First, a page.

I talked to someone who had a G3 for sale on Facebook Market Place for $800, but after sleeping on it for a night decided I didn’t want to take the chance on a used unit with no warranty. But I did find a refurbished Imogen G3 with a one year warranty for a grand less than a brand new one with a three year warranty. Hell, I might not even be around in three years what with three stents in my heart as is so the single year is okay by me.

So Wednesday the unit arrived. We’ll see if it actually changes my life.

There are two lithium ion batteries. Of course it’s shipped with the smaller one but that’s supposed to give four hours running time alone at the second setting. They claim the “double” battery, at $350+ will give up to 10 hours running time.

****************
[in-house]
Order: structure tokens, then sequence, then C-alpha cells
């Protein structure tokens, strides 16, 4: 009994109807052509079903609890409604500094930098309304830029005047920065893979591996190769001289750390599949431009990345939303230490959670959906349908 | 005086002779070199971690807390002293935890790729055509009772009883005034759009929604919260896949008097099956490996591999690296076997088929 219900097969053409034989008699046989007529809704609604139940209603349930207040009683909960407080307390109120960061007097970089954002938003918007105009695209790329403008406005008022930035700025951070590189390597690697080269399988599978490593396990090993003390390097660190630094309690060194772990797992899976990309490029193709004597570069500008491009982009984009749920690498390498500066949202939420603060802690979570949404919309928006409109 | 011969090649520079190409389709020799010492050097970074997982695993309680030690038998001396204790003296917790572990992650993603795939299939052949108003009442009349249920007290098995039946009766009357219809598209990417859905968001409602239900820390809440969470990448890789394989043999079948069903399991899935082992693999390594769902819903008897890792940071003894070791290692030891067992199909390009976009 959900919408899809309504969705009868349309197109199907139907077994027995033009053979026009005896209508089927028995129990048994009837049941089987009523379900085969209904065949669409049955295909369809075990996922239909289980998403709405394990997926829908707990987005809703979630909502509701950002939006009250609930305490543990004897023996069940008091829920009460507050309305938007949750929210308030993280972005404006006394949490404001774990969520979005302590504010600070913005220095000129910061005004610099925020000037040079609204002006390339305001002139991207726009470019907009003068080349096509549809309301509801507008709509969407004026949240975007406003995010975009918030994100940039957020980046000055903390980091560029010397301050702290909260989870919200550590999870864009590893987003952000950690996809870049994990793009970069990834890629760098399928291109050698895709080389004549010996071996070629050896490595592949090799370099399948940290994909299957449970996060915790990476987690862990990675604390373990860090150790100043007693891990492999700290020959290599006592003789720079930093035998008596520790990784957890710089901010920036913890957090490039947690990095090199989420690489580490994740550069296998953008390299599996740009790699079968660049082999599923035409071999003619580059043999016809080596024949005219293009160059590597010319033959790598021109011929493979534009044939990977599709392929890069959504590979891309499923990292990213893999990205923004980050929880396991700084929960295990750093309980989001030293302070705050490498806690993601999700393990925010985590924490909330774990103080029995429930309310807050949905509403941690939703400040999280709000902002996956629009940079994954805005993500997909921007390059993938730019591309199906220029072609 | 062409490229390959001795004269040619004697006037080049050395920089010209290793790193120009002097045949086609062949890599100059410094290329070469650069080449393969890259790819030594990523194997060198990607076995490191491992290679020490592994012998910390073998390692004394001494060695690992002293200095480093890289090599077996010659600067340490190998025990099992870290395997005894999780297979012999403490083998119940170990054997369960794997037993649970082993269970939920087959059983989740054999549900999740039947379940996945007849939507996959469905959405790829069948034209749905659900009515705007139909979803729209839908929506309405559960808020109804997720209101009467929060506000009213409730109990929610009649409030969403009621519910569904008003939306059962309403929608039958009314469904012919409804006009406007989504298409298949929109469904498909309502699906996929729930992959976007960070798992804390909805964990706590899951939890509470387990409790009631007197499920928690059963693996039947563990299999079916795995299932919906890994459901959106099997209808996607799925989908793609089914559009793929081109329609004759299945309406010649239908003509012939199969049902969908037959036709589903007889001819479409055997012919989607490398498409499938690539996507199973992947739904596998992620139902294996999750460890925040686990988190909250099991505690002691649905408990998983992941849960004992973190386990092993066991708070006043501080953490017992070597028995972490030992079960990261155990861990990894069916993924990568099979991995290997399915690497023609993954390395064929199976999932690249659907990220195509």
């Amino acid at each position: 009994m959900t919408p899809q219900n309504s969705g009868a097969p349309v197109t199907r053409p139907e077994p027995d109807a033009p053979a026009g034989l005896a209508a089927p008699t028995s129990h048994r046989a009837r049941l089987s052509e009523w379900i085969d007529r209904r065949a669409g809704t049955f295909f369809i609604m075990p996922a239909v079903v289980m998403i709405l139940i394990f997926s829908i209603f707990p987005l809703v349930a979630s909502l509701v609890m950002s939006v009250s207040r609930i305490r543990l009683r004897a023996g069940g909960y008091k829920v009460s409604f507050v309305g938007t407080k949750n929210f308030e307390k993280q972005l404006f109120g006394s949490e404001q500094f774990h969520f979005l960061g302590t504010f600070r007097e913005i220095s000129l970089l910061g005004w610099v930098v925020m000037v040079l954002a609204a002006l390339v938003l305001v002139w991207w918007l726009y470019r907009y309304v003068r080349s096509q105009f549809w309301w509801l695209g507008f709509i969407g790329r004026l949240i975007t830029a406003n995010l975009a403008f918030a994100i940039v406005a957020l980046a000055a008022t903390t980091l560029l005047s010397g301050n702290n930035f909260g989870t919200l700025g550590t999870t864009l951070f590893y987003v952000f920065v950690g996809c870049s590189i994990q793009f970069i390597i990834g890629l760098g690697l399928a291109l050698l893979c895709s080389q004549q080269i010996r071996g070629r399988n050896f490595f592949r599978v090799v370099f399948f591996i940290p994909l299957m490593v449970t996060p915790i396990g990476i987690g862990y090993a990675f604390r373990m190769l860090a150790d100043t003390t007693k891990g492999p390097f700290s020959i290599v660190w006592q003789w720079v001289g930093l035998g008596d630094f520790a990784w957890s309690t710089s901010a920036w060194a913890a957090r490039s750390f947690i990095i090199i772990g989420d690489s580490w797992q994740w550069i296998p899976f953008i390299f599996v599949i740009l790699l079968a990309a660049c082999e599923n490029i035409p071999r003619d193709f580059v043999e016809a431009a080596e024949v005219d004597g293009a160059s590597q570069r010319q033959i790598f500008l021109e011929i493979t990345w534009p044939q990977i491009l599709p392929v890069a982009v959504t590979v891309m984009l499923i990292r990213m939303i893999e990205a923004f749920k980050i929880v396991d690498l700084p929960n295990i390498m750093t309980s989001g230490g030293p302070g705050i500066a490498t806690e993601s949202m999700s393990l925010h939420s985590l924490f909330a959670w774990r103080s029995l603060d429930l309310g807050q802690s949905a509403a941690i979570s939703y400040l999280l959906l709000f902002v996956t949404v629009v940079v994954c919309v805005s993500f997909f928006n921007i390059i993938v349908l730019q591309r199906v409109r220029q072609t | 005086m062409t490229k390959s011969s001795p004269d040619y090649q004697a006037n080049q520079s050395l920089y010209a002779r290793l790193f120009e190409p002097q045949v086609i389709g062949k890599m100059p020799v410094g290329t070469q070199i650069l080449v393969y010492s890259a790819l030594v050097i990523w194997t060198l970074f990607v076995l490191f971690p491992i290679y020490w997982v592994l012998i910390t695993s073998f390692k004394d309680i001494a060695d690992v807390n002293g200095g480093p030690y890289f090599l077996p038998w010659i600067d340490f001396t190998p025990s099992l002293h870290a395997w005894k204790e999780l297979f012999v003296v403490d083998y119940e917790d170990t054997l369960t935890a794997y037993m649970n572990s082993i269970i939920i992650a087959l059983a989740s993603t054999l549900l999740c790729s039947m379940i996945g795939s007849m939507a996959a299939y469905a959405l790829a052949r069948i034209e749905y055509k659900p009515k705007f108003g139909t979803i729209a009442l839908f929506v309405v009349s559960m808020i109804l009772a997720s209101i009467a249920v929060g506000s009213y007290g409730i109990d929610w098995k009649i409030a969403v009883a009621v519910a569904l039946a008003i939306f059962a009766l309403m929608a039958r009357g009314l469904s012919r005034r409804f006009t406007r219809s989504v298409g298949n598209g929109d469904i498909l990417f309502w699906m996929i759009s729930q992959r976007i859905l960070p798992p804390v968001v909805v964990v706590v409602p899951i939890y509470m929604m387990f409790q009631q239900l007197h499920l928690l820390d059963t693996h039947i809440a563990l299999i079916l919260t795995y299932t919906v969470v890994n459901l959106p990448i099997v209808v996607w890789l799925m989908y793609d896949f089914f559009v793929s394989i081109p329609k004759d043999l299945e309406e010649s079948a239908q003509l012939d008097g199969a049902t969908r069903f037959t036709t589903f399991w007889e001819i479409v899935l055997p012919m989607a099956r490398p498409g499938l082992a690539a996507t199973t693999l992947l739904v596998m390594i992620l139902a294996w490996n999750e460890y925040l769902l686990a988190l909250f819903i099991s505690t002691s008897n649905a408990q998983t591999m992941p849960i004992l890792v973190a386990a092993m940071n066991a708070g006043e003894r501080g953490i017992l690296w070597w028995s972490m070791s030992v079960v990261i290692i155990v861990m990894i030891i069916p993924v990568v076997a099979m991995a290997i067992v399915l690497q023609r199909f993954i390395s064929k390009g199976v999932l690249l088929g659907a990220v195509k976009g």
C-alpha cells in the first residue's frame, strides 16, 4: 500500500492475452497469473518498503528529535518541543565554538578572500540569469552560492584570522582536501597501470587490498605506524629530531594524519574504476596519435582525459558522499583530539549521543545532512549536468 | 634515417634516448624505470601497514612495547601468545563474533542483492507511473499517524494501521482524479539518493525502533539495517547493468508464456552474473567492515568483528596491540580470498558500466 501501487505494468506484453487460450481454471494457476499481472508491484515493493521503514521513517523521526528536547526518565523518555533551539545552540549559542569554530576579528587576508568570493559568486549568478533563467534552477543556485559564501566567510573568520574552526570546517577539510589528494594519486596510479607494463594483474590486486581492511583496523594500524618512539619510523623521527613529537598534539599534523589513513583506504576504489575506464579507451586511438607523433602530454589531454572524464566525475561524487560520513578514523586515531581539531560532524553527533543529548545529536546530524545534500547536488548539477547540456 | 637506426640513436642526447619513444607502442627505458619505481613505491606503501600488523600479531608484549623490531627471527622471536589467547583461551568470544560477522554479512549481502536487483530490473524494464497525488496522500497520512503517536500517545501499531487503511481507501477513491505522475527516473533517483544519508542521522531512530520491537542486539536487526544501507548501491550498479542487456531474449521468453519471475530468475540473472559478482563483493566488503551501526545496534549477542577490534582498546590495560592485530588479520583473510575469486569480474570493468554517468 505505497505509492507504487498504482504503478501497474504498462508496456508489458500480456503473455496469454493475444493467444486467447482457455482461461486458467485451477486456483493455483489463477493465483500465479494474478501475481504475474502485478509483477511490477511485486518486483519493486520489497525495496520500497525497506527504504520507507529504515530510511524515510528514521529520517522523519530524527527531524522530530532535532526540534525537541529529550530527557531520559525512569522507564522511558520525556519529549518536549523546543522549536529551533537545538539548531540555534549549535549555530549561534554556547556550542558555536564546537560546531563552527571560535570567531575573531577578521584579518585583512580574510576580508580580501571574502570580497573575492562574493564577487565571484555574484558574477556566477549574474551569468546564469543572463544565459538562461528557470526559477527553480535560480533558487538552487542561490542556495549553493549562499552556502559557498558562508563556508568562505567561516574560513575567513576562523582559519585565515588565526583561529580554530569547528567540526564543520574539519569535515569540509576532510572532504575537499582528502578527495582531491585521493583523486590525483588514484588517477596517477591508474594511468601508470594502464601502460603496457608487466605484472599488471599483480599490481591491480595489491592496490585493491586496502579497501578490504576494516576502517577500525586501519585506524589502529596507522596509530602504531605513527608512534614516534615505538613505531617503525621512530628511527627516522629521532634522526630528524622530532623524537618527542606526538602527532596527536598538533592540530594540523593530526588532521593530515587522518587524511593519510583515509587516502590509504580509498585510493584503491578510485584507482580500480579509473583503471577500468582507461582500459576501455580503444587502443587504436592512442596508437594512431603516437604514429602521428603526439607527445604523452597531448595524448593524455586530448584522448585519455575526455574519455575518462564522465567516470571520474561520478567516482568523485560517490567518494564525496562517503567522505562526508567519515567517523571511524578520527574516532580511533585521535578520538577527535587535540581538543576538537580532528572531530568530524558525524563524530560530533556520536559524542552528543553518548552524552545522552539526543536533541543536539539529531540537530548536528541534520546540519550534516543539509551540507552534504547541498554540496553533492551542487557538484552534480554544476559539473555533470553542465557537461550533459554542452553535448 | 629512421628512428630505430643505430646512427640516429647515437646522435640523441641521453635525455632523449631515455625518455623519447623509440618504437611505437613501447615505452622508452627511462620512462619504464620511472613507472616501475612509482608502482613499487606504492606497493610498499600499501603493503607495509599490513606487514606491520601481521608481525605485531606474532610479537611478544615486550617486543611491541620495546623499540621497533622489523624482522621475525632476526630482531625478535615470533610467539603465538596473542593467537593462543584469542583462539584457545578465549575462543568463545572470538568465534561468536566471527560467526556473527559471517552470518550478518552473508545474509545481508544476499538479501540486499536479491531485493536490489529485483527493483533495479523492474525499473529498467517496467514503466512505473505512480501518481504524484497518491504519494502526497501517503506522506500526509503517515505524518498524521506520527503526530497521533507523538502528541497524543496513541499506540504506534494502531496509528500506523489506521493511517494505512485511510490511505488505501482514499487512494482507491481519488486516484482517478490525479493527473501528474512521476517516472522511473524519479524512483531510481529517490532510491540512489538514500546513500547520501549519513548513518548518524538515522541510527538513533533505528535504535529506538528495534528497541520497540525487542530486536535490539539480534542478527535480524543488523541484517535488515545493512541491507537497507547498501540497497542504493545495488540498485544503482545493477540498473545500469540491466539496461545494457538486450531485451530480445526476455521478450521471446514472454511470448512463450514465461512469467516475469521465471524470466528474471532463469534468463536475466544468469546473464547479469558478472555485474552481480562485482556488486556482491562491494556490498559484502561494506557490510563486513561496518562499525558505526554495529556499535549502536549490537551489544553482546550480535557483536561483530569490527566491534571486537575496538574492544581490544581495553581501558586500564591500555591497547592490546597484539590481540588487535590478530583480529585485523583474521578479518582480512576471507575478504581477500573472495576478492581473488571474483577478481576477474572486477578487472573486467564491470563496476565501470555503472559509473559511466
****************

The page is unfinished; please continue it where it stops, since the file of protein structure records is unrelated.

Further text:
It’s not very big. Nine inches high, eight and three-quarters wide, and three inches thick. It weighs in at a bit over five pounds. Came with a carrying case with a shoulder strap, a 110 volt power supply that charges the battery while also operating the unit, and a car cigarette lighter plug thingy to charge it while you’re driving.

I was a copywriter for an ad agency once so I know how all that stuff works. In all the literature about the various portable oxygen concentrators there are pictures of people with these things stuck up their noses doing stuff like running marathons, playing rugby and white water rafting. Not that I’d be doing any of that crap if I didn’t have COPD and I did exaggerate a tad about what people are doing in that promotional literature, but they all have cat that ate the canary grins on their faces. Me? I’ll be happy if I can walk a city block without collapsing as I did in Chicago in July. Well, not total collapse, but I had to stop three times in one block and the last time I was down on a knee because I couldn’t get enough air in my lungs.